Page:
Albert Einstein was a physicist whose work on the theory of relativity and other modern scientific achievements has made him one of the most memorable innovators in history. His work changed the world of science and was ground-breaking in many ways.
Albert Einstein died on April 18, 1955, after suffering from an aneurysm. He spoke final words but they were in his native language of German and the bedside nurse did not speak it so his last statement will never be truly known.
Einstein’s work in his field has ensured that he will forever be one of the most important figures in history.
Birth & Earth Life
Albert Einstein was born in Ulm, a city in Germany on March 14, 1879. He was born to two Jewish parents, Hermann Einstein and Paule Koch.
Shortly after Albert’s birth, the family moved to Munich where Albert would begin school in a few years. Though he was raised Jewish, the family was non-observant and the young boy studied at a Catholic school.
Early in his schooling career, it became apparent that Albert was gifted. He was transferred to another school at the age of eight to receive an advanced primary and secondary education.
In 1894, the Einstein family traveled through Europe looking for a new home after Hermann lost his job. Einstein stayed behind in Munich to continue his learning and was excelling at all things related to math and physics.
Albert began teaching himself calculus at 12 and quickly mastered theories and problems that others much older than him had issues with.
Still a teenager, Einstein penned his first paper titled “The Investigation of the State of Aether in Magnetic Fields.”
Education and Early Career
Albert Einstein later gained admission to the Swiss Federal Institute of Technology in Zurich after impressing authorities with his skills in mathematics and science.
Just before this time, Einstein met and fell for Marie Winteler, the daughter of his high school’s headmaster. They quickly became a couple but it wasn’t bound to last.
After graduating from college in Zurich became a patent clerk for the Swiss and spent his days working and continuing to explore ideas and theories he had started in college.
In 1905, the budding physicist had four papers published in the best-known physics journal of the time. One of those papers revealed the idea of E=MC2 which would be one of the biggest scientific breakthroughs of the next hundred years.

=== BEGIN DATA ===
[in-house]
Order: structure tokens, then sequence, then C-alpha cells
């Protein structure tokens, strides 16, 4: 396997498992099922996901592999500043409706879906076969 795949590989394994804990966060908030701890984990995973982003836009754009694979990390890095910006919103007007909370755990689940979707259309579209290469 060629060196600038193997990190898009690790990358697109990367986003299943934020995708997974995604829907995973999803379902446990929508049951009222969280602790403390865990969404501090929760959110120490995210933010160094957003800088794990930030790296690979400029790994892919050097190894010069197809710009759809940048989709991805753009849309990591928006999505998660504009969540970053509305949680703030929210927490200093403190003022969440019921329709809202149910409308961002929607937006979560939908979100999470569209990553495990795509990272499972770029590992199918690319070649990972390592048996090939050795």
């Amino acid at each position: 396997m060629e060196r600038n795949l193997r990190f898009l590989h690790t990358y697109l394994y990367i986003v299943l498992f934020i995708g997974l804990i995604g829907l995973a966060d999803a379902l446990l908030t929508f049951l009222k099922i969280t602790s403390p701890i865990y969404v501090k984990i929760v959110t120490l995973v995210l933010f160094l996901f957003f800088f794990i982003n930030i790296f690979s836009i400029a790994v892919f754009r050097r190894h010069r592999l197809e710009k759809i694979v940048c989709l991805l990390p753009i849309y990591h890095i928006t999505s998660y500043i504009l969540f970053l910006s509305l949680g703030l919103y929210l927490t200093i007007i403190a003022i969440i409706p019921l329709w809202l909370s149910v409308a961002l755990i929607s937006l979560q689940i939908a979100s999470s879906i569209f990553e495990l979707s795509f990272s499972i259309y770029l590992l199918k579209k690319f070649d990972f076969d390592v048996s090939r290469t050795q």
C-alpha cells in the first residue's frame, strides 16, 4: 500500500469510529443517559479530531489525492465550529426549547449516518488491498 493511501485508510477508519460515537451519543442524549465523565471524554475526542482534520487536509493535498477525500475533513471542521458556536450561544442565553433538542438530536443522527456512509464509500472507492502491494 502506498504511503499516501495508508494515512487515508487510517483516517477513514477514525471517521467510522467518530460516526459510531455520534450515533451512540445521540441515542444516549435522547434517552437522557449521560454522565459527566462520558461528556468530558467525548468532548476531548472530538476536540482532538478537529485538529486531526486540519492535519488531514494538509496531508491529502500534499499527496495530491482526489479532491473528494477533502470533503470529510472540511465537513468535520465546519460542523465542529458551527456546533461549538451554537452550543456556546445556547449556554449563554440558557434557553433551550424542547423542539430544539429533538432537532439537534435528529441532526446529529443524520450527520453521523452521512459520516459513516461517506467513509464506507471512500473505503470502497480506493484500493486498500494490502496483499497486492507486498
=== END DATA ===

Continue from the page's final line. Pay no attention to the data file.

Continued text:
Einstein met and married Mileva Maric in early 1903, one year after his father’s passing. The couple had two sons and one daughter, though their daughter was possibly given up for adoption or raised by Maric’s relatives.
The marriage was not happy and suffered from many problems and the couple split and divorced in 1919. It was revealed that during his marriage, Einstein had started a relationship with his cousin, Elsa Lowenthal.
Einstein and Lowenthal married in 1919 right after the divorce was final.
The 1920s would be major for Einstein. It started with him winning the Nobel Prize for Physics in 1921. for his explanation of the photoelectric effect.
Einstein continued to work on his theory of relativity and became well known for his lectures and academic papers and endeavors.
In 1933, Einstein took a job at Princeton in America and left Europe for the last time. The scientist would not return to his home country due to the rise of Hitler and the Nazis.
Einstein spent his time in America working on his theories and later working with the American government to bolster war efforts. However, after the dropping of nuclear bombs on Japan, Einstein became involved in the effort to never use atomic weaponry.
Death and Legacy
At the age of 76, Einstein had grown very sick and suffered an abdominal aneurysm. He was taken to the hospital at the University Medical Center at Princeton.
However, Einstein refused treatment and said “I want to go when I want. It is tasteless to prolong life artificially. I have done my share, it is time to go. I will do it elegantly.”
On April 18, 1955, Albert Einstein died.
Einstein was heralded as the finest scientific mind the world had known and his theories would shape modern science for generations. His work vastly altered how people view the universe and laid the groundwork for most scientific discoveries and research for years to come.
Countless books and papers have been written about Einstein and his work and he continues to be a paramount pillar of physics and science.